United States

While there were 26 members of the United Nations in World War II, only the "Big Three" — United States, Great Britain, and Soviet Union — had indigenous aircraft industries during the war. The French had had their own aircraft industry, but French planes played only a minor part, since France was occupied for virtually all of the war.

The United States is my home country, had the largest publishing industry during the war, and had a copyright policy that makes it possible to restore period articles, so US planes will be the primary focus of this site. US-built planes were, predictably (because of availability of information, access to primary sources, and interest among readers), the planes most frequently and most thoroughly covered in the US press. US planes are described and discussed here as separate entities.

United Kingdom

The primary Ally was the United Kingdom, at the time a world-spanning empire. Canada, Australia, New Zealand and South Africa all participated, along with Cyprus and British India. Of these, Canada and Australia had aircraft industries that contributed significantly to the war effort. In this context, all members of the United Kingdom are lumped together as British.

In the early stages of the war, British planes were more advanced in terms of combat-ready design elements than US planes were. Britain, however, rapidly ran up against the limits of their manufacturing capacity. Prewar orders from Great Britain and France (and a few other nations) went a long way toward preparing the US manufacturing base for the massive buildup that took place between 1939 and 1943. Douglas DB-7 Bostons (became A-20 Havoc), Curtiss Tomahawk (P-40), Grumman Martlet (F4F Wildcat), Consolidated Liberator (B-24 Liberator), Boeing Fortress (B-17 Flying Fortress), North American Mustang (P-51 Mustang) all were produced for British and French (impounded when France fell) orders in much larger quantities than had previously been the order rate. This allowed the manufacturers to identify and correct various difficulties and bottlenecks in production processes. They also provided much-needed funding toward the expansion of capacity. In return, feedback from the front lines allowed design and incorporation of modifications that would make the planes more effective as tools of combat.

Through Lend-Lease, both the British and the Soviets (or Russians — the terms were used interchangeably) flew a lot of American-designed and -built planes. Those planes are addressed here as US planes, even though their use was by a foreign power. The British flew all the planes mentioned above and quite a few others. The Soviets got much of their mileage out of P-39s, B-25s and A-20s. And, of course, everyone who could used the incomparable C-47.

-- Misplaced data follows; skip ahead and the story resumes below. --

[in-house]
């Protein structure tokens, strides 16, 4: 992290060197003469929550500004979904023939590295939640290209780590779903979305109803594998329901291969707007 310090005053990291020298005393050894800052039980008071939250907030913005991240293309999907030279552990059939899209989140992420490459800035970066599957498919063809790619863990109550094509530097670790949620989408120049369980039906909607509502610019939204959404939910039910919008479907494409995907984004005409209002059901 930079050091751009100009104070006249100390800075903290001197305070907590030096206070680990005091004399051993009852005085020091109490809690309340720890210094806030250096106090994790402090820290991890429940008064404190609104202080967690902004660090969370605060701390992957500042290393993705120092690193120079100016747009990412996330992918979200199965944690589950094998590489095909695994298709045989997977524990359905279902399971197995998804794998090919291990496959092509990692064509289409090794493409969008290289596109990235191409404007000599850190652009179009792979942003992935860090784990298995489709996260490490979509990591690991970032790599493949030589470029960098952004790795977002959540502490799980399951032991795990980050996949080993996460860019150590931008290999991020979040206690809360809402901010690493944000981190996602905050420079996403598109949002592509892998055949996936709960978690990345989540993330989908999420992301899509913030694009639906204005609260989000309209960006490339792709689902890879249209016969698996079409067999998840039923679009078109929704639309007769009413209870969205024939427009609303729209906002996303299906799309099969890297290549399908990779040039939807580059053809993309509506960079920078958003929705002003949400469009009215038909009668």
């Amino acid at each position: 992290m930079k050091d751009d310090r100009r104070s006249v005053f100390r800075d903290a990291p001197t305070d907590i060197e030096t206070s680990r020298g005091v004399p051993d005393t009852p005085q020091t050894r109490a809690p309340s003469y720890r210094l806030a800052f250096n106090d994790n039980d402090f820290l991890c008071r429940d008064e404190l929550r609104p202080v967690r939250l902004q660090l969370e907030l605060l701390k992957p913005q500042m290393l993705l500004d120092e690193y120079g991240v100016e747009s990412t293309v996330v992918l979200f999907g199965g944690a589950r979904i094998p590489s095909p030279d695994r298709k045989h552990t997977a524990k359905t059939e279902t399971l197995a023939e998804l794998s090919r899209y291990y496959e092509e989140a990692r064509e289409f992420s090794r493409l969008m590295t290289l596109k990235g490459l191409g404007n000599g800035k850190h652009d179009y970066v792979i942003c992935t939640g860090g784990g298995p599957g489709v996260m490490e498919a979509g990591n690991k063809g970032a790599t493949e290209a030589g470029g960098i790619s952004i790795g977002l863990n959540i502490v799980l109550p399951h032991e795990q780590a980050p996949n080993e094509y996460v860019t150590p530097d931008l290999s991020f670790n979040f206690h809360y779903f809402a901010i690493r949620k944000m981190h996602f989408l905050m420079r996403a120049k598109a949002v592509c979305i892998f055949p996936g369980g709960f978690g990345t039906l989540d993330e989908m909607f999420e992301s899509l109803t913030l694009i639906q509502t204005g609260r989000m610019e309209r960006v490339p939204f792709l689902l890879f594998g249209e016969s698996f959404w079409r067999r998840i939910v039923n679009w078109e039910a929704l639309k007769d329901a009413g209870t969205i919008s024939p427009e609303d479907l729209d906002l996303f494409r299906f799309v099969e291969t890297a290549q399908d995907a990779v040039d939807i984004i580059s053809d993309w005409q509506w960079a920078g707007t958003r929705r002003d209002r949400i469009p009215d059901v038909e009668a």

Of British planes, the Bristol Beaufighter and de Havilland Mosquito got detailed Design Analysis articles — and a lot of other coverage, especially of the Mosquito.
Other British planes got less complete coverage, but enough to warrant their own links here:

There were also articles on the British and Commonwealth war effort:

Soviet Union

Soviet attitudes toward the West were, even then, untrusting, so much less information was available on Soviet aircraft type and usages was available to the American press. For the most part, Soviet coverage consisted of survey articles, pieces on operational units and actions, and propaganda pieces on Soviet manufacturing.


Of course, not all of our allies were involved in the European war. Apart from the Commonwealth nations, which I lump together with British, there were the Chinese, who had large land forces, a country partly occupied by the Axis, and a compelling need for air forces. China had no significant indigenous aircraft industry. Nearly all aerial action over China and in the CBI theater (China-Burma-India) generally was between US and Japanese aircraft, though there was some contribution by British planes, too.

Other Allies with aircraft industries

Brazil and Mexico had relatively small indigenous aircraft industries.

Occupied Allies

Belgium, Czechoslovakia, Denmark, France, Greece, Luxembourg, Netherlands, Norway, Poland, and the "associated state" of the Philippines were all essentially governments in exile. Yugoslavia was a battleground state, nominally occupied territory. None were in a position to supply airframes to the war effort. Both the French and Dutch aircraft industries were absorbed the the German war effort, but primarily as manufacturers of German machinery.

Other Allies

Costa Rica, Cuba, Dominican Republic, El Salvador, Guatemala, Haiti, Honduras, Nicaragua, and Panama were signatories to the original Declaration by United Nations. None contributed significant aircraft types.

Turkey formally joined the Allies late in the war, but ended up on the right side.